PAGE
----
An unfortunate reality, however, remains: the combined effect of instability and lack of resources has severely undermined my Office's investigative efforts in Libya. This means that we have been obliged to scale down resources for investigations in the country, in effect, limiting our ability to investigate, amongst others, new instances of mass crimes allegedly committed by the rebel forces. My Office will have to prioritize its work and divert the limited resources at its disposal as it strives to complete its investigations to be trial ready in other cases where the judicial process has already been triggered.
As I have stated in another context, including at the recent open debate before this Council on the 23rd of October, the continuing disparity between resources and expectations, risks systematic underperformance that will not only harm the Court and its mandate, but also the credibility of this Council. This is particularly pertinent for situations that have been referred to the International Criminal Court by the Council. I encourage the Council to take this fact into consideration in light of the urgent need to revitalize the Libya investigation.
My Office is committed to ensuring that justice and accountability are respected and advanced in Libya. To this end, I would be remiss if I did not benefit from audience before you today to stress that the continued failure of the Government of Libya to surrender Saif Al-Islam Gaddafi to the custody of the International Criminal Court is a matter of great concern to my Office and the Court. In the past, this Council has expressed its displeasure at this failure to discharge a clear legal obligation. Libya must demonstrate its commitment to justice and accountability for mass crimes by fulfilling its obligations towards the Court and this Council. I take this opportunity before the Council to once again call on Libya to immediately surrender Saif Al-Islam Gaddafi to the custody of the International Criminal Court.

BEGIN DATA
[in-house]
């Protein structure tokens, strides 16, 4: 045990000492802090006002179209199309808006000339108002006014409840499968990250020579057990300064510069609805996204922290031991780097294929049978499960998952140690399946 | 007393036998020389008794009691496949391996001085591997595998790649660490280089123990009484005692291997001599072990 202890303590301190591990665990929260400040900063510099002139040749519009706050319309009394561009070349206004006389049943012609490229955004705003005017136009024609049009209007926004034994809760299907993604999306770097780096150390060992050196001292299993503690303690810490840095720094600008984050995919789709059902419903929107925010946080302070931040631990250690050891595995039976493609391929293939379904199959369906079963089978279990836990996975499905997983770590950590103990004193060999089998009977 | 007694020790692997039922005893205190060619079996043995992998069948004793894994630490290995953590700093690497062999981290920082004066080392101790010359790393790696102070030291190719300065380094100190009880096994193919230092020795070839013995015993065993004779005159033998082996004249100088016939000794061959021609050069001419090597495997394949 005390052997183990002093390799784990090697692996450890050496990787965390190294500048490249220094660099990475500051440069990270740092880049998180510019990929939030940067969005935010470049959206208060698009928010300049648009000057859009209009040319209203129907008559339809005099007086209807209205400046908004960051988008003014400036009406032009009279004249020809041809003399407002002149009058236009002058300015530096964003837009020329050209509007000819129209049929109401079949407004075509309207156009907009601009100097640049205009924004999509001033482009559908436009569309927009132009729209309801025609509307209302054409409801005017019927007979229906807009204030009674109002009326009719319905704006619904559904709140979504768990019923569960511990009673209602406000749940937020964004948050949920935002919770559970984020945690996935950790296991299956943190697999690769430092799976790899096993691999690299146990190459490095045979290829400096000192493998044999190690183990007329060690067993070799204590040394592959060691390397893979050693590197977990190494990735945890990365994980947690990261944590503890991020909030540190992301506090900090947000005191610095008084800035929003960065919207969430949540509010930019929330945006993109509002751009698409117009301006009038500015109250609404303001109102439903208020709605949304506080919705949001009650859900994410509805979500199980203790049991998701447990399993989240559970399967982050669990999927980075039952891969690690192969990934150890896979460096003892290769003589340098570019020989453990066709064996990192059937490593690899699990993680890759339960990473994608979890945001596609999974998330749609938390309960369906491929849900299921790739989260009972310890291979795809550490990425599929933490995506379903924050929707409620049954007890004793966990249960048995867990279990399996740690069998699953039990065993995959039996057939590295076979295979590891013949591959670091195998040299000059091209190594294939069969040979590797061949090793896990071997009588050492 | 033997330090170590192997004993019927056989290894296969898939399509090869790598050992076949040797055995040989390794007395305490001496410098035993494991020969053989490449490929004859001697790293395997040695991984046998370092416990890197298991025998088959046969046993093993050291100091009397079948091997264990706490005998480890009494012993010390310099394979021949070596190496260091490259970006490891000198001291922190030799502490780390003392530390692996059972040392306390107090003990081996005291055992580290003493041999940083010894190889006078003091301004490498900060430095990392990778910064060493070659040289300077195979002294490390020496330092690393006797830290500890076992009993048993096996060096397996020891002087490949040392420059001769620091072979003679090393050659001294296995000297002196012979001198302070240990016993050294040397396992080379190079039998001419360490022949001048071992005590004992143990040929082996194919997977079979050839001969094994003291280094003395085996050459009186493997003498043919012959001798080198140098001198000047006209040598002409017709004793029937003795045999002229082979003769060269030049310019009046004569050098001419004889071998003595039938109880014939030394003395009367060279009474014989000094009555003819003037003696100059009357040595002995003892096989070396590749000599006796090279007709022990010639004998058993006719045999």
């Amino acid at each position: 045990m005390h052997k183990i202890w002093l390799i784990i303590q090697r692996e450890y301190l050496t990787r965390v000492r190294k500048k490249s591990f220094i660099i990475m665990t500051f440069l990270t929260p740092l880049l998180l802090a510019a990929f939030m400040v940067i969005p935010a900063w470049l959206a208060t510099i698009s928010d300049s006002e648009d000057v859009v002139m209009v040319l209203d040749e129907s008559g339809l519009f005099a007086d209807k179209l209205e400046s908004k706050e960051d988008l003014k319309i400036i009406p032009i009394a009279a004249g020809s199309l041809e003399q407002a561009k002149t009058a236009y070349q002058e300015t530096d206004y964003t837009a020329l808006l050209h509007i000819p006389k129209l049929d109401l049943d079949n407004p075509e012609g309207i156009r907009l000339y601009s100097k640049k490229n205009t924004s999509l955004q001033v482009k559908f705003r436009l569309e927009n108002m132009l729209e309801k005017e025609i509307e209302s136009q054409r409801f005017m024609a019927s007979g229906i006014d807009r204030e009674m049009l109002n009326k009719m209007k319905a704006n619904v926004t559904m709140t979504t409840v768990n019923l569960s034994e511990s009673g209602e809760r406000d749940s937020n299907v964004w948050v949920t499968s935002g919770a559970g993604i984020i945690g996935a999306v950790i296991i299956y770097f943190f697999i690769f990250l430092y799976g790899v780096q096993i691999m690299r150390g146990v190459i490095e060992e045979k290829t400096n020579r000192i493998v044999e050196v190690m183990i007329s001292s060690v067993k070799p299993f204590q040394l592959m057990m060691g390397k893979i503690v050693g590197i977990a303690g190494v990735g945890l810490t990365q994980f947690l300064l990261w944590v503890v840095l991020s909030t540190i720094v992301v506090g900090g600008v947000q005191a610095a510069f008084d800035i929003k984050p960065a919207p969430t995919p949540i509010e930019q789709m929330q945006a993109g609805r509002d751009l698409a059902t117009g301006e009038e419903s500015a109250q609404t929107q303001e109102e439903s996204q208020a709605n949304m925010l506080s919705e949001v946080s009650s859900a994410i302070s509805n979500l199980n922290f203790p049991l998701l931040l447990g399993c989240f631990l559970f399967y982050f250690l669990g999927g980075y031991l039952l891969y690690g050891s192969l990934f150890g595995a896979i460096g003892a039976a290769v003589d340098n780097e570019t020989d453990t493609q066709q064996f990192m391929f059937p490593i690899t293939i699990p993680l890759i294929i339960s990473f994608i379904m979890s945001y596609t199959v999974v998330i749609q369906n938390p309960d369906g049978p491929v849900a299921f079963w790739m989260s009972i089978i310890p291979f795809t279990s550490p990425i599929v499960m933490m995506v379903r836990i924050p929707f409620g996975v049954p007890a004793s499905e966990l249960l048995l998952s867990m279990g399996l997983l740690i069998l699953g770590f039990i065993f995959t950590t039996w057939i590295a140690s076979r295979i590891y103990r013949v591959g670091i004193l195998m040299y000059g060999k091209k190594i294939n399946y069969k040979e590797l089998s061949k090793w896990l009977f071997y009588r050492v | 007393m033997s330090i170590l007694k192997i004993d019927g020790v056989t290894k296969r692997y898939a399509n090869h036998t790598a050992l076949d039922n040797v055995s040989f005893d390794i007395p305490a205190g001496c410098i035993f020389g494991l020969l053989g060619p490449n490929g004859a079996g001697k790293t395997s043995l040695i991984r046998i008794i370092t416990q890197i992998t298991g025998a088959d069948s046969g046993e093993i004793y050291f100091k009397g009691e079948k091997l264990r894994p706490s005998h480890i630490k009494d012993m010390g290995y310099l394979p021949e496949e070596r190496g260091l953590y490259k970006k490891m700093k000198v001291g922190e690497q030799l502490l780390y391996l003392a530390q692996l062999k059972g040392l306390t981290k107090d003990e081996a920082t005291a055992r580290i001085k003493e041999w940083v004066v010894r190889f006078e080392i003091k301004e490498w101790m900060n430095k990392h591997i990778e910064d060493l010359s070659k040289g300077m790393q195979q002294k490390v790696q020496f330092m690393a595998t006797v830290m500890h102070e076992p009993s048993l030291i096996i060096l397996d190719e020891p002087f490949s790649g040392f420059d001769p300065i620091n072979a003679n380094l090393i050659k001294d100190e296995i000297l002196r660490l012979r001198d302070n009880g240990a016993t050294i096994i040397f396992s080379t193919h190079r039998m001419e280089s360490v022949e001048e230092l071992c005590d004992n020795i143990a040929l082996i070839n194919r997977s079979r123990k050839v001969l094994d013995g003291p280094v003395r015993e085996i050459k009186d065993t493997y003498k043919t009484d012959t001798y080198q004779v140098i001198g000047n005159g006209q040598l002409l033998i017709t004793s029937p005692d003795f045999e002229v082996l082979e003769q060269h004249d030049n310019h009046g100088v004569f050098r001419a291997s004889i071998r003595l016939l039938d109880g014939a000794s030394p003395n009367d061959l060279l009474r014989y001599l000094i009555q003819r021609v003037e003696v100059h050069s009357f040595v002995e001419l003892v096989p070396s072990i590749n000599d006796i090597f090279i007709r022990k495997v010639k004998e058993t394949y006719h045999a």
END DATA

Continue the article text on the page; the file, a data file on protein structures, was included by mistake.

As it concerns the trial of Abdullah Al-Senussi in Libya, my Office is closely monitoring developments in the case, following on recent contacts with the Libyan authorities and independent trial monitors. The on-going violence and alleged threats to judges, prosecutors and lawyers do not augur well for a fair trial that respects all the rights of an accused person. On the basis of the information collected and the status of any progress made, I will assess my options in due course, including whether to apply for a review of the judges' decision up-holding Libya's request that the case against Al-Senussi be tried in Libya.